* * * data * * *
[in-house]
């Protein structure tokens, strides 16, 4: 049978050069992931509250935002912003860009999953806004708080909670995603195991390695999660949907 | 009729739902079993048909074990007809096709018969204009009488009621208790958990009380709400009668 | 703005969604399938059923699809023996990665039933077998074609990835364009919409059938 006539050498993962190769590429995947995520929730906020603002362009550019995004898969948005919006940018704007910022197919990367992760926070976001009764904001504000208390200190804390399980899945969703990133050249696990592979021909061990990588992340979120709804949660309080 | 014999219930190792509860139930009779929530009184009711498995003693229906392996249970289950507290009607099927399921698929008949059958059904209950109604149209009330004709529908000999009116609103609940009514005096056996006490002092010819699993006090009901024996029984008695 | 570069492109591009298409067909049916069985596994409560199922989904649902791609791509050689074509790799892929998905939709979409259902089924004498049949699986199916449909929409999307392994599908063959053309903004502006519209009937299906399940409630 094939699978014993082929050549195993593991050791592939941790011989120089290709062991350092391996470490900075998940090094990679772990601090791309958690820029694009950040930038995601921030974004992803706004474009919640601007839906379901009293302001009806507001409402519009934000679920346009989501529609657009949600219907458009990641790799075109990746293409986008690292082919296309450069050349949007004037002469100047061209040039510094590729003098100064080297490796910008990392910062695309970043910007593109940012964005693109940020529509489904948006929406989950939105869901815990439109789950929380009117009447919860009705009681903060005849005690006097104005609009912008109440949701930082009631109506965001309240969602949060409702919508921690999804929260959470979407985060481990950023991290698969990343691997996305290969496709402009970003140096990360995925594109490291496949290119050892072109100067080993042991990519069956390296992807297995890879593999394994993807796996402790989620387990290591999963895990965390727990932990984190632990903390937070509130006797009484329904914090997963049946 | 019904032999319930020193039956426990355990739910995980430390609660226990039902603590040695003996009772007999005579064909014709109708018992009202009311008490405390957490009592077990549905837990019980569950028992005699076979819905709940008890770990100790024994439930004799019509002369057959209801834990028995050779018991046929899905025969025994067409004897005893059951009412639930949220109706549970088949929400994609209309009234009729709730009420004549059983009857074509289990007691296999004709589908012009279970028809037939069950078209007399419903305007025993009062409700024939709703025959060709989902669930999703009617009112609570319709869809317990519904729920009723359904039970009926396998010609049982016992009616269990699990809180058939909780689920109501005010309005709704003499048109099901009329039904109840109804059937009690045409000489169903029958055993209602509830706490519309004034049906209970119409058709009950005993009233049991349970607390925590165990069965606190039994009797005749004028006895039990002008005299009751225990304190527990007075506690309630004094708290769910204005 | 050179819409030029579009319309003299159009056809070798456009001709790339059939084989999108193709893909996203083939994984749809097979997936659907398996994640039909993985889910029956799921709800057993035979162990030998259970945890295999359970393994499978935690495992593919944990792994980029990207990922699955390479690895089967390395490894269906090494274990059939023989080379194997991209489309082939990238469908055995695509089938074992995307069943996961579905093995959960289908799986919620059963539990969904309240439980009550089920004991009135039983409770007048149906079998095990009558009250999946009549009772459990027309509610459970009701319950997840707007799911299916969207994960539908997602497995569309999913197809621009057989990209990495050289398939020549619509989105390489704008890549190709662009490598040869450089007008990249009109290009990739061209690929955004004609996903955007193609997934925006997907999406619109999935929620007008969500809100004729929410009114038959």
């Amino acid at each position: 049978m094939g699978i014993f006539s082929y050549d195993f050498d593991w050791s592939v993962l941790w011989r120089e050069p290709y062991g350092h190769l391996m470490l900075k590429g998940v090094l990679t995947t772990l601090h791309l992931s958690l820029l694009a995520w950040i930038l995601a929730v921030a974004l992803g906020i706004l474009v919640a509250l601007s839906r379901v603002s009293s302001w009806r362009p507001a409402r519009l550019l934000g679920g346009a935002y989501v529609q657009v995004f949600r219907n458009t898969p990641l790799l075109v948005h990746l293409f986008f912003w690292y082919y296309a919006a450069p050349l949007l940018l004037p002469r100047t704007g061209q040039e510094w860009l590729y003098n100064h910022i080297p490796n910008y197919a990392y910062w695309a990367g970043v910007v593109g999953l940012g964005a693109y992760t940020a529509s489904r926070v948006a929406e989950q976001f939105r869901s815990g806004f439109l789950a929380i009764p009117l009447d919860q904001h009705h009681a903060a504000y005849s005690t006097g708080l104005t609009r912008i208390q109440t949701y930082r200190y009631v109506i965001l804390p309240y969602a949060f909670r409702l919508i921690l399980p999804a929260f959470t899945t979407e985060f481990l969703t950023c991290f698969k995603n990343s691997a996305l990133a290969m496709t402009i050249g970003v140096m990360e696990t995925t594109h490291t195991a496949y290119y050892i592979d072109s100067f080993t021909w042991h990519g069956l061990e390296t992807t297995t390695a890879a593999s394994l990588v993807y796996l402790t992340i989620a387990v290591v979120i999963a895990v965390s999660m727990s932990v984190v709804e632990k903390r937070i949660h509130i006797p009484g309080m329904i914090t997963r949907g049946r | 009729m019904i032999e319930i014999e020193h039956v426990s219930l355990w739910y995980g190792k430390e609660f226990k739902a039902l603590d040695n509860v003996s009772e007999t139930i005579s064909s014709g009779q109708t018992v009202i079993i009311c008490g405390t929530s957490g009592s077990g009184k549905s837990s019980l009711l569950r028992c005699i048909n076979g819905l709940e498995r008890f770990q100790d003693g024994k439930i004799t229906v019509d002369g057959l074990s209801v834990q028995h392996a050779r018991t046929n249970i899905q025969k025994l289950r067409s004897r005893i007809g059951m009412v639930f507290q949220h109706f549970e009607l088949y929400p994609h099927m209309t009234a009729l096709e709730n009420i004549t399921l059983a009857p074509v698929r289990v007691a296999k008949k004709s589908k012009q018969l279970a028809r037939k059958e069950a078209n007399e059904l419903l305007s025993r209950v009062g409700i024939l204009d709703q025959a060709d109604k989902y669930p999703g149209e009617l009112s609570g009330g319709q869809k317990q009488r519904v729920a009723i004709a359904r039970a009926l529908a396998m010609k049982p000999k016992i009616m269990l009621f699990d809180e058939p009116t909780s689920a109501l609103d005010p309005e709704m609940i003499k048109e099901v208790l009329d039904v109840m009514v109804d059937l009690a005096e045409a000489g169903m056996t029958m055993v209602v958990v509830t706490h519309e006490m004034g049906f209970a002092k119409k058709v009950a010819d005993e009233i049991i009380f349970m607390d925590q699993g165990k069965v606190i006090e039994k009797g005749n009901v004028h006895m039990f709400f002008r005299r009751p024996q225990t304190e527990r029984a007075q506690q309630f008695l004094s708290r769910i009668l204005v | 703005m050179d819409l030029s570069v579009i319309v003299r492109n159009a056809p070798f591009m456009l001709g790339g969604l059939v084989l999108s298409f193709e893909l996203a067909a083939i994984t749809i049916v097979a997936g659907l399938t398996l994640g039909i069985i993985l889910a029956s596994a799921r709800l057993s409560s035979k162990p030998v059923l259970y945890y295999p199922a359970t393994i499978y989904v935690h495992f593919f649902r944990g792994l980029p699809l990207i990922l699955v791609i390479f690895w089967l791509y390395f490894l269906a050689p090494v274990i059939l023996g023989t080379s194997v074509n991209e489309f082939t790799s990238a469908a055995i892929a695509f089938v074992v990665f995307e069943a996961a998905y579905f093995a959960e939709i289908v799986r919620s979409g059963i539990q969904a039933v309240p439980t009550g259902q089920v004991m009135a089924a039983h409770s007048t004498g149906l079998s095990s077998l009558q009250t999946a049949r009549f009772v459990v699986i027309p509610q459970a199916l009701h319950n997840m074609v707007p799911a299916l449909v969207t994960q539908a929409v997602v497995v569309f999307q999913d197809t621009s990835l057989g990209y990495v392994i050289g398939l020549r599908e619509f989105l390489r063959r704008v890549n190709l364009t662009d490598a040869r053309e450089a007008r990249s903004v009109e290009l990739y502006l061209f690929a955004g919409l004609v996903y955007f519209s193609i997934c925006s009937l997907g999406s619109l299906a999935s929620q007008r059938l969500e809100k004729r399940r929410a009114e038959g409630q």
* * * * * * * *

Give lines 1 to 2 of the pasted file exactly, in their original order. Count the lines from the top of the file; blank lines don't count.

[in-house]
């Protein structure tokens, strides 16, 4: 049978050069992931509250935002912003860009999953806004708080909670995603195991390695999660949907 | 009729739902079993048909074990007809096709018969204009009488009621208790958990009380709400009668 | 703005969604399938059923699809023996990665039933077998074609990835364009919409059938 006539050498993962190769590429995947995520929730906020603002362009550019995004898969948005919006940018704007910022197919990367992760926070976001009764904001504000208390200190804390399980899945969703990133050249696990592979021909061990990588992340979120709804949660309080 | 014999219930190792509860139930009779929530009184009711498995003693229906392996249970289950507290009607099927399921698929008949059958059904209950109604149209009330004709529908000999009116609103609940009514005096056996006490002092010819699993006090009901024996029984008695 | 570069492109591009298409067909049916069985596994409560199922989904649902791609791509050689074509790799892929998905939709979409259902089924004498049949699986199916449909929409999307392994599908063959053309903004502006519209009937299906399940409630 094939699978014993082929050549195993593991050791592939941790011989120089290709062991350092391996470490900075998940090094990679772990601090791309958690820029694009950040930038995601921030974004992803706004474009919640601007839906379901009293302001009806507001409402519009934000679920346009989501529609657009949600219907458009990641790799075109990746293409986008690292082919296309450069050349949007004037002469100047061209040039510094590729003098100064080297490796910008990392910062695309970043910007593109940012964005693109940020529509489904948006929406989950939105869901815990439109789950929380009117009447919860009705009681903060005849005690006097104005609009912008109440949701930082009631109506965001309240969602949060409702919508921690999804929260959470979407985060481990950023991290698969990343691997996305290969496709402009970003140096990360995925594109490291496949290119050892072109100067080993042991990519069956390296992807297995890879593999394994993807796996402790989620387990290591999963895990965390727990932990984190632990903390937070509130006797009484329904914090997963049946 | 019904032999319930020193039956426990355990739910995980430390609660226990039902603590040695003996009772007999005579064909014709109708018992009202009311008490405390957490009592077990549905837990019980569950028992005699076979819905709940008890770990100790024994439930004799019509002369057959209801834990028995050779018991046929899905025969025994067409004897005893059951009412639930949220109706549970088949929400994609209309009234009729709730009420004549059983009857074509289990007691296999004709589908012009279970028809037939069950078209007399419903305007025993009062409700024939709703025959060709989902669930999703009617009112609570319709869809317990519904729920009723359904039970009926396998010609049982016992009616269990699990809180058939909780689920109501005010309005709704003499048109099901009329039904109840109804059937009690045409000489169903029958055993209602509830706490519309004034049906209970119409058709009950005993009233049991349970607390925590165990069965606190039994009797005749004028006895039990002008005299009751225990304190527990007075506690309630004094708290769910204005 | 050179819409030029579009319309003299159009056809070798456009001709790339059939084989999108193709893909996203083939994984749809097979997936659907398996994640039909993985889910029956799921709800057993035979162990030998259970945890295999359970393994499978935690495992593919944990792994980029990207990922699955390479690895089967390395490894269906090494274990059939023989080379194997991209489309082939990238469908055995695509089938074992995307069943996961579905093995959960289908799986919620059963539990969904309240439980009550089920004991009135039983409770007048149906079998095990009558009250999946009549009772459990027309509610459970009701319950997840707007799911299916969207994960539908997602497995569309999913197809621009057989990209990495050289398939020549619509989105390489704008890549190709662009490598040869450089007008990249009109290009990739061209690929955004004609996903955007193609997934925006997907999406619109999935929620007008969500809100004729929410009114038959």